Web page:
Last week I reviewed “The Probability of God” by Stephen D. Unwin, and mentioned that he isolated six parameters to use to compute a series of better estimates of his probability starting from the usual “I don’t know, and therefore the probability is 0.5.”

There is a problem with his approach, which he acknowledges. The problem is that he starts with an a priori probability of 0.5 and computes the posteriori probability after evaluating the effects of the first parameter. Then he applies the same Bayesian calculations to that first result based on his evaluation of the second parameter and so on until he arrives at the probability of a personal-God existing as 0.67. Each of the steps is treated as an independent bit of evidence being added to the mix. Therein is a problem.

Perhaps pursuing a less lofty goal would illustrate the problem better. Suppose we are insurance statisticians computing the probability of having a accident on a particular stretch of freeway. We select two parameters to correlate with observed accidents: the time of day, and the average speed on the road. However, if you think about it, the average speed is well-correlated with the time. Speeds are higher from midnight to 4 AM than during either of the two rush hours. In other words, the two parameters are not independent. If we calculate the posteriori probability of having an accident knowing the time of day and then re-calculate from that result using the average speed at that time, our result might have some meaning, but not in the way we expect. While there are certainly ways to properly incorporate multiple parameters which are not independent (orthogonal), blindly assuming repeated computations will work is not correct.

On the other hand, if we used the time of day and the individual speed of the automobile to predict the probability of an accident, we would get much better results (better in the sense of being more close to giving the correct probability). It is still not totally correct since an individual’s speed is partially dependent on the average speed of the other automobiles and that is partially determined by the time of day. An even better second parameter would be to use the deviation of the individual’s speed from the average at that time. Even without going through the math, we can intuitively see that a person’s probability of having an accident when traveling at 80 mph is greater if the average speed at that time is 40 than if the average speed is also 80. In both cases, the car is traveling too fast, but in the second case, it is likely safer at that speed than it would be traveling at 40 when everyone else is going 80. (Doing 80 when the average is 120 would also be unwise, but that is unlikely.) The old adage “Speed Kills” is better rendered as “Speed Kills, but Differential Speed Kills Better.”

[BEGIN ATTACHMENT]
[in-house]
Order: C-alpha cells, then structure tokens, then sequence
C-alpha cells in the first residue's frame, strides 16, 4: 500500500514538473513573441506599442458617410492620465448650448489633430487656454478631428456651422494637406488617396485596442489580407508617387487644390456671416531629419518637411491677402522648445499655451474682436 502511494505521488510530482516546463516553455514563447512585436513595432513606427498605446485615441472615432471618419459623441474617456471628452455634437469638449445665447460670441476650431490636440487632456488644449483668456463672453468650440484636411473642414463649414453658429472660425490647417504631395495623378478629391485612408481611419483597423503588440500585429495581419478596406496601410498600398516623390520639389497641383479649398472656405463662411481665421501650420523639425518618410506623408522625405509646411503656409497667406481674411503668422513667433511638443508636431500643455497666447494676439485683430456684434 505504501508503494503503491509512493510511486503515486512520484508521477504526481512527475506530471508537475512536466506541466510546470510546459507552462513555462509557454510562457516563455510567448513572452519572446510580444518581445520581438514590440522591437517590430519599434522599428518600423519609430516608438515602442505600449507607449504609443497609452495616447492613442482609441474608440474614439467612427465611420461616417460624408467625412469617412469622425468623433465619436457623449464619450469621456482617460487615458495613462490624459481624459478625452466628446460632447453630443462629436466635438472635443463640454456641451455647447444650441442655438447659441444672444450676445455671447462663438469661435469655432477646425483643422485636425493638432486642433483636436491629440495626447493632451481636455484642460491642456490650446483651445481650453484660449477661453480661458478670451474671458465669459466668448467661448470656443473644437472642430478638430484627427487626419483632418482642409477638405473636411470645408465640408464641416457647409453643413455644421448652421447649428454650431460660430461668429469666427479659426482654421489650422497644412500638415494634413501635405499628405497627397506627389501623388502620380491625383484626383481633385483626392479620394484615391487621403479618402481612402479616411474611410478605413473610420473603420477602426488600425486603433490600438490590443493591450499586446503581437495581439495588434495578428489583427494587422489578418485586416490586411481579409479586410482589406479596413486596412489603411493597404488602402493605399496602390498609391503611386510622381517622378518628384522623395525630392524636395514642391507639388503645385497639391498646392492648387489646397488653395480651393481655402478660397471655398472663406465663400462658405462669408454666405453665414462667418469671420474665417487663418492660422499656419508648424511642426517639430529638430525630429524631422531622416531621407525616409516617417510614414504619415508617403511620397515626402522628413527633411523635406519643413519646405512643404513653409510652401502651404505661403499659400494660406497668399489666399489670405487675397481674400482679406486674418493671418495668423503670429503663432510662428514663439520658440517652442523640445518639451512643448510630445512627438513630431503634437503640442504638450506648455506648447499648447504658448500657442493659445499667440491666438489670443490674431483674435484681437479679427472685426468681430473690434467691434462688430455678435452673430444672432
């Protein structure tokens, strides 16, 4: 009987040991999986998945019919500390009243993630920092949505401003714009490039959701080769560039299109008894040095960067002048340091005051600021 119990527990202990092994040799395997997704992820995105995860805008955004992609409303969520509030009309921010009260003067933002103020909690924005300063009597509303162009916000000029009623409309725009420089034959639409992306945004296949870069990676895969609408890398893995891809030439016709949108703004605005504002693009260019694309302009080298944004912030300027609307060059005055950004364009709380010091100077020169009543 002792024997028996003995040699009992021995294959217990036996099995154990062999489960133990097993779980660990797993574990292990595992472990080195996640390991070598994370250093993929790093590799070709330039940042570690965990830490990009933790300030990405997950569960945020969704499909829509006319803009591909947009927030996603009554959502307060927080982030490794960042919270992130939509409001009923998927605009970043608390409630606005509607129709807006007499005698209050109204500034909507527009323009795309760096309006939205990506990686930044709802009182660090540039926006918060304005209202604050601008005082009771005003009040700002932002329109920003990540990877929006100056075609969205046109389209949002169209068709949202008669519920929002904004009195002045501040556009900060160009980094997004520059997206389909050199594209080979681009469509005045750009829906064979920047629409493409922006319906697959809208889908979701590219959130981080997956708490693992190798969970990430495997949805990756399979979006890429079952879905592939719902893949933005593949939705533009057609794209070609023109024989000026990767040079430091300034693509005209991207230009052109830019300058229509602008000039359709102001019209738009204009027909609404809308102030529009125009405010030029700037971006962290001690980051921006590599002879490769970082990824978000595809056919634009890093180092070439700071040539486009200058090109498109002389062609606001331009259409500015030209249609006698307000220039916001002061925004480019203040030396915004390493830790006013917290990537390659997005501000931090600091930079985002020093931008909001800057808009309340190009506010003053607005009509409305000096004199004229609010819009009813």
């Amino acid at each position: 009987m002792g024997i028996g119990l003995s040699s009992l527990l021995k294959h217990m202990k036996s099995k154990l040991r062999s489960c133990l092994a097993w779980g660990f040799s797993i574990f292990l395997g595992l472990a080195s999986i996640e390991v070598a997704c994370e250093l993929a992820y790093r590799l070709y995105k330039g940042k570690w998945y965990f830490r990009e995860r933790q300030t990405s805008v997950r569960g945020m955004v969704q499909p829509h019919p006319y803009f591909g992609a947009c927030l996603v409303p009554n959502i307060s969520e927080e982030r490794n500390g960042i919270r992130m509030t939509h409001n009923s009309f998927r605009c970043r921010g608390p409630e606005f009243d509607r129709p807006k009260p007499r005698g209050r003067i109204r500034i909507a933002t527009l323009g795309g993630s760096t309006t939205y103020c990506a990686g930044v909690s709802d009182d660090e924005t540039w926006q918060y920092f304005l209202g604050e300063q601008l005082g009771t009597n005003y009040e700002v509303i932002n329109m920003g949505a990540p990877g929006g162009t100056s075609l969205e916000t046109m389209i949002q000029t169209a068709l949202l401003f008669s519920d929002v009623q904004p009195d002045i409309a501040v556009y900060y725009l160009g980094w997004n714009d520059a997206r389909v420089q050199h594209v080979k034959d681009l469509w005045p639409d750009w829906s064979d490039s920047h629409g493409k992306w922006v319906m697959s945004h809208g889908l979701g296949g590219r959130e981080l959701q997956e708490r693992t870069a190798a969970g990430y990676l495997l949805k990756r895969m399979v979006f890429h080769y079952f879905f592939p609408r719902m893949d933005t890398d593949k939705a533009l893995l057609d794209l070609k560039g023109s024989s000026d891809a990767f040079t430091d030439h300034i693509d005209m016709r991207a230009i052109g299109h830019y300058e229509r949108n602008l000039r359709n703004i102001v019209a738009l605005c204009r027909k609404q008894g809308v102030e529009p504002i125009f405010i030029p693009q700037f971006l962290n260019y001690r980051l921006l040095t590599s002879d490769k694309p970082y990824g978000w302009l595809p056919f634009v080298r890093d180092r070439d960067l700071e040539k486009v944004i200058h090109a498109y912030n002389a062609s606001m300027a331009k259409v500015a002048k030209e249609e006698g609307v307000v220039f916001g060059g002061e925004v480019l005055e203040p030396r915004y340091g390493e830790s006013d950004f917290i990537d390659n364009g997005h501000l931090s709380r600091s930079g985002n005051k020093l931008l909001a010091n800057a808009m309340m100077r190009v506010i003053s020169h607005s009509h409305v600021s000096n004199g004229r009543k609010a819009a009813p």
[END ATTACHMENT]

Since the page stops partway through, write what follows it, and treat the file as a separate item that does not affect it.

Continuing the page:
Going back to Unwin’s six parameters: (1) the recognition of goodness; (2) the existence of moral evil; (3) the existence of natural evil; (4) intra-natural miracles; (5) extra-natural miracles; and (6) religious experiences. Even without wading through his detailed attempts to define his terms carefully, we can see that these are not all mutually orthogonal parameters. Without careful definition of terms, these parameters are so muddled as to be really useless for any description of happenings in the physical world. For example, consider #2 and #3 in the presence of #4 and #5. If we assume the occurrence of miracles (carefully defined) has a purpose, then that purpose is reasonably linked to the existence of evil. That is, one suspects miracles would be performed to attempt to decrease evil in the world. If the miracles are successful, then the parameters are not independent. Notice I have not quibbled with his definitions or even challenged the existence of his parameters. I am only saying that they are not independent.

The only reason for dwelling on this real-world example is that exactly this problem recurs time and again in setting up formulations for estimating the probability of events given multiple parameter inputs. Another example that I have used in a previous column is separating red and white blood cells. You can use size as one parameter and color as another. Since red cells tend to be red, and white cells tend to be white, color alone gives a pretty good separation, but the populations overlap. So you might want to use size also. White cells tend to be bigger, but again the populations overlap. One way to improve the results is to define a new parameter which is a combination of color and size. Then using the measured value of this new parameter we can more accurately place individual cells in the proper category. That is, one can often combine partially related parameters to make one or more artificial parameters that are truly orthogonal.

Again, to be fair to Unwin, he admits that what he did was not strictly correct, but that it was correct enough for the purpose of his book. I’m sure he doesn’t make that mistake when siting nuclear power plants. Hmm… What does “correct enough” mean?

*In response to the interest my original tutorial generated, I have completely rewritten and expanded it. Check out the tutorial availability through Lockergnome. The new version is over 100 pages long with chapters that alternate between discussion of the theoretical aspects and puzzles just for the fun of it. Puzzle lovers will be glad to know that I included an answers section that includes discussions as to why the answer is correct and how it was obtained. Most of the material has appeared in these columns, but some is new. Most of the discussions are expanded compared to what they were in the original column format.*

[tags]The Probability of God, Stephen D. Unwin, statistic, decision theory[/tags]

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